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VIETNAM NEWS

Renewable energy’s difficult birth

10/11/2010 09:47:00 PM (GMT+7)

While the demand for energy is rising dramatically in Vietnam, development of renewable energy is still in its infancy and faces big obstacles.

According to the Ministry of Planning and Investment, Vietnam’s demand for primary energy rose by 2.56 times from 1989 to 2008. Electricity demand rose 10.7 times. Virtually all was produced from traditional energy sources like coal, oil, natural gas and hydropower.

Foreseeing a day when demand outstrips existing resources, the Government is turning its attention, at last, to renewable energy sources like wind and solar power, and to more efficient consumption, reports the HCM City journal Thanh Nien.

“The state encourages the development and use of new and renewable energy resources through assisting projects to research, manufacturing and building models of new and renewable energies; exempting taxes for the import, manufacture and transport of new energy resources, equipment and technologies,” said Deputy PM Hoang Trung Hai.

In the nearer term, the biggest savings can be harvested from the introduction of more efficient technologies. Energy use in Vietnam is inefficient, even when measured against regional neighbors like Thailand or Malaysia. Deputy Minister of Planning and Investment Nguyen Bich Dat says that technologies to exploit, transform and use energy in Vietnam are being upgraded but they are still at low level. Much equipment still in use dates from the 1970’s. Losses in energy transmission have been reduced from 20 percent in 1995 to a still high 9.35 percent in 2008.

Eight renewable energy resources

According to Tran Viet Ngai, chairman of the Energy Association (VEA) counts eight renewable power resources that can be exploited in Vietnam: small-scale hydropower, wind and solar energy, biofuels and biomass, geothermal and tidal energy, and, last, energy from urban and industrial waste.

There’s particularly strong potential for wind power development, because in many locations there’s a steady breeze in the six to ten meters per second range.

The sun is out seventy percent of the time, making solar energy viable especially on islands and in remote areas.

There are exploitable geothermal sources in Hoa Binh and Khanh Hoa provinces especially.

“Biomass (straw, rice husk, sugar-cane dregs, etc.) and biogas (from digestion of livestock feces) can be huge energy producers for the seventy percent of Vietnam’s population who are farmers. Since 2003, the Ministry of Agriculture and Rural Development, in cooperation with the Dutch foreign aid program, SNV, have helped nearly 100,000 families to build and use biodigesters to produce gas for use on their farms.

Vietnam Institute for Science and Technology expert Bui Huy Phung estimates Vietnam’s exploitable small hydropower potential to be 4000 MW (the equivalent of four large coal-burning power plants) and wind power from 8700 to a huge 100,000 MW. Tidal energy sources could also generate over 100 MW, Phung says, and geothermal sources up to 400 MW.

The only forms of renewable energy currently in commercial use in Vietnam are the aforementioned biodigesters, hydro-power and, on a very small scale, solar and wind energy. Current official projections are that power from renewable sources will supply eleven percent of the nation’s energy needs by 2050.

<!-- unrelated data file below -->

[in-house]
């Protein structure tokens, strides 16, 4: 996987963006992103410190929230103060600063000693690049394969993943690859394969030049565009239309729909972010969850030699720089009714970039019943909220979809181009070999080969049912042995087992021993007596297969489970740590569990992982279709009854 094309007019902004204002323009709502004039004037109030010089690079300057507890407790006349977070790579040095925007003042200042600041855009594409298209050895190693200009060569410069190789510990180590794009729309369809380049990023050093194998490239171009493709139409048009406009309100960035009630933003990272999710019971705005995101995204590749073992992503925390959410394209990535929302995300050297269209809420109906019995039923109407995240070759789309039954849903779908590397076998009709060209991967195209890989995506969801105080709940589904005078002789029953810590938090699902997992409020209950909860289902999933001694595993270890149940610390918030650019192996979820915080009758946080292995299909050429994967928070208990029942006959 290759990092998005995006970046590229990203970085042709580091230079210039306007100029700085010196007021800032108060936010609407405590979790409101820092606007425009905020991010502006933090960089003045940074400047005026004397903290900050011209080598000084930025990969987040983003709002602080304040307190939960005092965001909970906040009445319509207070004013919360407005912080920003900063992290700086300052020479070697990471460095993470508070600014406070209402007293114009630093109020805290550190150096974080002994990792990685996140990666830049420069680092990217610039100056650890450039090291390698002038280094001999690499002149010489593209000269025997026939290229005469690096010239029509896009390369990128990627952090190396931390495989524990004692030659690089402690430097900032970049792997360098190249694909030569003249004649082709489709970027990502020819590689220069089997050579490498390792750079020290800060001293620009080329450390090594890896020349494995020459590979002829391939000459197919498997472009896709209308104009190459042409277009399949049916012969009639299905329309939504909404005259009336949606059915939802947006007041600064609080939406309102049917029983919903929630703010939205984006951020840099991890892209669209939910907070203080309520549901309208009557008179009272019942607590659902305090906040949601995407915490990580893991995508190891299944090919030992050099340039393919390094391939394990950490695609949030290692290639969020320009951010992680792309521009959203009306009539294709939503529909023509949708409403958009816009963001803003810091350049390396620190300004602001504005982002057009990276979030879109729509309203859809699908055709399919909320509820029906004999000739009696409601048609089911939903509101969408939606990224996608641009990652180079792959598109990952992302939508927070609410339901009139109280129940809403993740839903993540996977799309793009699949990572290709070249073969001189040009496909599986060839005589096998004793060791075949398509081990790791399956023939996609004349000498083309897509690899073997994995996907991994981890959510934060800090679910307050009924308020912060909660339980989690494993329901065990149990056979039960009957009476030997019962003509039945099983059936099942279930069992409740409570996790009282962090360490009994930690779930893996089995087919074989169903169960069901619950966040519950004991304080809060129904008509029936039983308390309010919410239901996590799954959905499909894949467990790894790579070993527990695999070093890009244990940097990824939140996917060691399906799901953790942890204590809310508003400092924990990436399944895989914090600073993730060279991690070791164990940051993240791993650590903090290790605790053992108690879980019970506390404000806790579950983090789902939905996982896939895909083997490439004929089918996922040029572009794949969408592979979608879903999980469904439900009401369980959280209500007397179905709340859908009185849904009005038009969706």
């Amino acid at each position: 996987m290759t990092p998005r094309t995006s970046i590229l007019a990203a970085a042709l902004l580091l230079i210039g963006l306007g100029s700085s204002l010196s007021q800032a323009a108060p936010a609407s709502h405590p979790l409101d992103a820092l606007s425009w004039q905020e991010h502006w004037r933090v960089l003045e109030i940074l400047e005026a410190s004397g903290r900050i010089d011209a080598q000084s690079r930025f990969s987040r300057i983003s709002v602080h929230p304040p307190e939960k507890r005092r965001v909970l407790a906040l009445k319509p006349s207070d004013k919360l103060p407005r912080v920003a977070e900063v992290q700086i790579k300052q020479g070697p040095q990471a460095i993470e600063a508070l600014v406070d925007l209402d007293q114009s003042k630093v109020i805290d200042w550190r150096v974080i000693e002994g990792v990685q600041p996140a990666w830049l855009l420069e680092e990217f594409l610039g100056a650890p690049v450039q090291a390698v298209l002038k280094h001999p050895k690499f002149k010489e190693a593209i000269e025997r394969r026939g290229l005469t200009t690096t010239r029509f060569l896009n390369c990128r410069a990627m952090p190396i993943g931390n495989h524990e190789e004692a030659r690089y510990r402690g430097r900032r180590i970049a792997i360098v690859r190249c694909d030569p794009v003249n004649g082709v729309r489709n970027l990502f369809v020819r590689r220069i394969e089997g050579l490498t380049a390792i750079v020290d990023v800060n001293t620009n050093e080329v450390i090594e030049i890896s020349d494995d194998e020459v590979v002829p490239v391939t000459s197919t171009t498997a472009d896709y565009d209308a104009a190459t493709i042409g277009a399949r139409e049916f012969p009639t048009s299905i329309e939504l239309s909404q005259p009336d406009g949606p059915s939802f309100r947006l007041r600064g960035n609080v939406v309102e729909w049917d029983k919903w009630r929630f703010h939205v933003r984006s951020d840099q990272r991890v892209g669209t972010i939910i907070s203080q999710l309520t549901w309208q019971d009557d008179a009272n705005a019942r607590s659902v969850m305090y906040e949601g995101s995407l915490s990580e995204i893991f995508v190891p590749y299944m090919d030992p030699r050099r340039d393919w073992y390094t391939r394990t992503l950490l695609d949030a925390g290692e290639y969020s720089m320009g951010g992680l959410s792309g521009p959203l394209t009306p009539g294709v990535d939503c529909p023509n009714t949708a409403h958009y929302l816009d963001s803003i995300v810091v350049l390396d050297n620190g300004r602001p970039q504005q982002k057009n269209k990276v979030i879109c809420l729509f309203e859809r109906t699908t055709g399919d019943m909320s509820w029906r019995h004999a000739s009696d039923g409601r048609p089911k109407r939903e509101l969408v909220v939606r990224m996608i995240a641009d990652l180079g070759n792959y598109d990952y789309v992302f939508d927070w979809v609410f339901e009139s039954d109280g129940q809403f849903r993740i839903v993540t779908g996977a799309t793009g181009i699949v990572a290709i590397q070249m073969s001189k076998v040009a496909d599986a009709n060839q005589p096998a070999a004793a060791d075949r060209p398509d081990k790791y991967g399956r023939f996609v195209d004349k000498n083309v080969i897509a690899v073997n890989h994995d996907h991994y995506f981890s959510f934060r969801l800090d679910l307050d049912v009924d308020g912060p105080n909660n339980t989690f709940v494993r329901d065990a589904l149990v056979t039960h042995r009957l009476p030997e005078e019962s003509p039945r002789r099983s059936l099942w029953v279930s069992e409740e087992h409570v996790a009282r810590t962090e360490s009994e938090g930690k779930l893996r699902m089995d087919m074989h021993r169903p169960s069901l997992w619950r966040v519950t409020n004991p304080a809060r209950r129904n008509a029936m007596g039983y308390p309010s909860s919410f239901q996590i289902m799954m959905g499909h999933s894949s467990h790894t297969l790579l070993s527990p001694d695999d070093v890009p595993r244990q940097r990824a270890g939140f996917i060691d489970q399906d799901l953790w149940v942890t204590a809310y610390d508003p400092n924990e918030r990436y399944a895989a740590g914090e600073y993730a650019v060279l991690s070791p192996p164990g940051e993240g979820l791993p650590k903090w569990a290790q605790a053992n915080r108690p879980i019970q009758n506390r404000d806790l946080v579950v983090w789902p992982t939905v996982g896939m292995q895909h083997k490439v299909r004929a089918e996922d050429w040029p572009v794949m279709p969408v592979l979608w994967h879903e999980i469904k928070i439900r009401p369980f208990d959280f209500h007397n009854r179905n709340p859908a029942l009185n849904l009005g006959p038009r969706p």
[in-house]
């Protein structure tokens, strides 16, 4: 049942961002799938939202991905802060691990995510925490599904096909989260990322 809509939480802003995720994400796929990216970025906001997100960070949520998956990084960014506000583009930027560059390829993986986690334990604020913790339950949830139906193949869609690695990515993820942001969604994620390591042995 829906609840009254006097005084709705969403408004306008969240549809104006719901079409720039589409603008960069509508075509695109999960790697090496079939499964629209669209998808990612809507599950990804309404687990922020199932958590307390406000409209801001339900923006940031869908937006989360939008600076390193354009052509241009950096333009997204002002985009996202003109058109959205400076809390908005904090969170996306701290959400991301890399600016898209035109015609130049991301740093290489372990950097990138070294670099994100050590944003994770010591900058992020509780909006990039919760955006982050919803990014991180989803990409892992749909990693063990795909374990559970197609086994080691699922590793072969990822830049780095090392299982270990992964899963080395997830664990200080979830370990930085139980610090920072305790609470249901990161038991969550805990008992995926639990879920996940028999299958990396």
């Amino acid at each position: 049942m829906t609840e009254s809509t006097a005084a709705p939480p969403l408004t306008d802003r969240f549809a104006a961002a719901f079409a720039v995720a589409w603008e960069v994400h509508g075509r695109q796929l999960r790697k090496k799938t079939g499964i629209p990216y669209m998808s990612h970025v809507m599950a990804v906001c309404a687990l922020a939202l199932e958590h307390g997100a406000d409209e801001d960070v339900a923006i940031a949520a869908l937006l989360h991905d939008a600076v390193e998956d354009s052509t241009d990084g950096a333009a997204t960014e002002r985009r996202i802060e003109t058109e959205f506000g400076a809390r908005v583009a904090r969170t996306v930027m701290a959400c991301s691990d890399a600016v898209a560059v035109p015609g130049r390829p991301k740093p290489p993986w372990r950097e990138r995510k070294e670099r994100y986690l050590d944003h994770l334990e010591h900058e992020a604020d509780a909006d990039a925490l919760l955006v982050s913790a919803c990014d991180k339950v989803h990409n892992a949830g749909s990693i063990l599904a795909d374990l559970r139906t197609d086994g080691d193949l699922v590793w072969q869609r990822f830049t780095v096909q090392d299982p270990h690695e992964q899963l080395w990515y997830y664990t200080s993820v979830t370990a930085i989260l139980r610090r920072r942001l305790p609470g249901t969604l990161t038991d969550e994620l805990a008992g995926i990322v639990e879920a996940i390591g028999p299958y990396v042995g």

Wind power’s difficult start-up

Up to 2009, Vietnam had only one wind power plant, five turbines installed by the Vietnam Renewable Power JS Co. (REVN) in Tuy Phong district, Binh Thuan. By late 2009, this project had contributed 7.5 MW to the national power grid. REVN plans to have 20 wind turbines operating by 2015, with a total output of 120 MW.

Coastal areas of Binh Thuan and neighboring Ninh Thuan provinces are considered ideal for wind power generation. So far, Binh Thuan has approved the wind power project proposals of nine investors. The investors plan ten projects with a total registered capacity of 1,511 MW, using around 13,000 hectares of land.

However, because these projects are located in areas with black sand (a source of titanium), in August, 2008, the Resources and Environment Ministry (MoNRE) put a hold on wind power development until it is determined whether the titanium deposits can be commercially developed.

Binh Thuan Chairman Huynh Tuan Thanh said that the MoNRE decision is a setback that has strongly affected investors’ determination. Though most of the wind power projects have completed the survey and research phases and the REVN project has shown their technical feasibility, Binh Thuan can’t licence them yet.

The wind power projects face other big difficulties, too.

The ‘up-front’ investment cost is high, substantially more per kilowatt-hour (kWh) of capacity than for hydro or thermal power. Most of the equipment the REVN’s project was imported from Germany. REVN invested more than 817 billion dong in the five turbines. It also had to import huge cranes to erect the turbine towers and contract with foreign experts to direct installation of the equipment and teach operating techniques.

Using current technology, the cost of generating one kWh of wind power is at least ten US cents (about 2000 dong). Until now, the national electricity monopoly, EVN, has refused to consider paying more than five cents/kWh, claiming that it is unable to pass on the cost to consumers. In this circumstance, banks are understandably not enthusiastic about financing wind power projects.

It remains to be seen whether and how the central government will intervene to create a market for windpower and other start-up alternative energy technologies.

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